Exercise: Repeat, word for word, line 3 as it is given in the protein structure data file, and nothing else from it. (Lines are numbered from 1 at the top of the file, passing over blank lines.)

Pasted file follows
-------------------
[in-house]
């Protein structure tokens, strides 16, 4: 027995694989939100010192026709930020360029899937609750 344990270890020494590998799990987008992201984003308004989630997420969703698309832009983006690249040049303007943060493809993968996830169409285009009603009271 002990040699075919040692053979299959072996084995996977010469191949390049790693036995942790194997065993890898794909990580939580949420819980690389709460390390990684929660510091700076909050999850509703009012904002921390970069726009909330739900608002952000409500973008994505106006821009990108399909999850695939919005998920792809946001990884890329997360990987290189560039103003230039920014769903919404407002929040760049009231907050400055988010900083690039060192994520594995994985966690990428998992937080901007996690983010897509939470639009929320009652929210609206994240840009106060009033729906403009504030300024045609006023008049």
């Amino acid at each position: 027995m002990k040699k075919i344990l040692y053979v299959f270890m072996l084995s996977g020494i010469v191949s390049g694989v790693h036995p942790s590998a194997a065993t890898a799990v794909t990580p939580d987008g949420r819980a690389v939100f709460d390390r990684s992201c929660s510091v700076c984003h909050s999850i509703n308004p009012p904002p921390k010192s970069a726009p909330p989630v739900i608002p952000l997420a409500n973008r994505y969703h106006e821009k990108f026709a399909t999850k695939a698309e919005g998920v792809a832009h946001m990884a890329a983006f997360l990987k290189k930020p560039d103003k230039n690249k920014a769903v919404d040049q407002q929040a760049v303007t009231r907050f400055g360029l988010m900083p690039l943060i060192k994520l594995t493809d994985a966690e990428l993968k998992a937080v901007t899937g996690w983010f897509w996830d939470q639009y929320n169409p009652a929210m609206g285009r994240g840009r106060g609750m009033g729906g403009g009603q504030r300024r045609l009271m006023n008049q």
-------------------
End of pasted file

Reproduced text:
């Amino acid at each position: 027995m002990k040699k075919i344990l040692y053979v299959f270890m072996l084995s996977g020494i010469v191949s390049g694989v790693h036995p942790s590998a194997a065993t890898a799990v794909t990580p939580d987008g949420r819980a690389v939100f709460d390390r990684s992201c929660s510091v700076c984003h909050s999850i509703n308004p009012p904002p921390k010192s970069a726009p909330p989630v739900i608002p952000l997420a409500n973008r994505y969703h106006e821009k990108f026709a399909t999850k695939a698309e919005g998920v792809a832009h946001m990884a890329a983006f997360l990987k290189k930020p560039d103003k230039n690249k920014a769903v919404d040049q407002q929040a760049v303007t009231r907050f400055g360029l988010m900083p690039l943060i060192k994520l594995t493809d994985a966690e990428l993968k998992a937080v901007t899937g996690w983010f897509w996830d939470q639009y929320n169409p009652a929210m609206g285009r994240g840009r106060g609750m009033g729906g403009g009603q504030r300024r045609l009271m006023n008049q």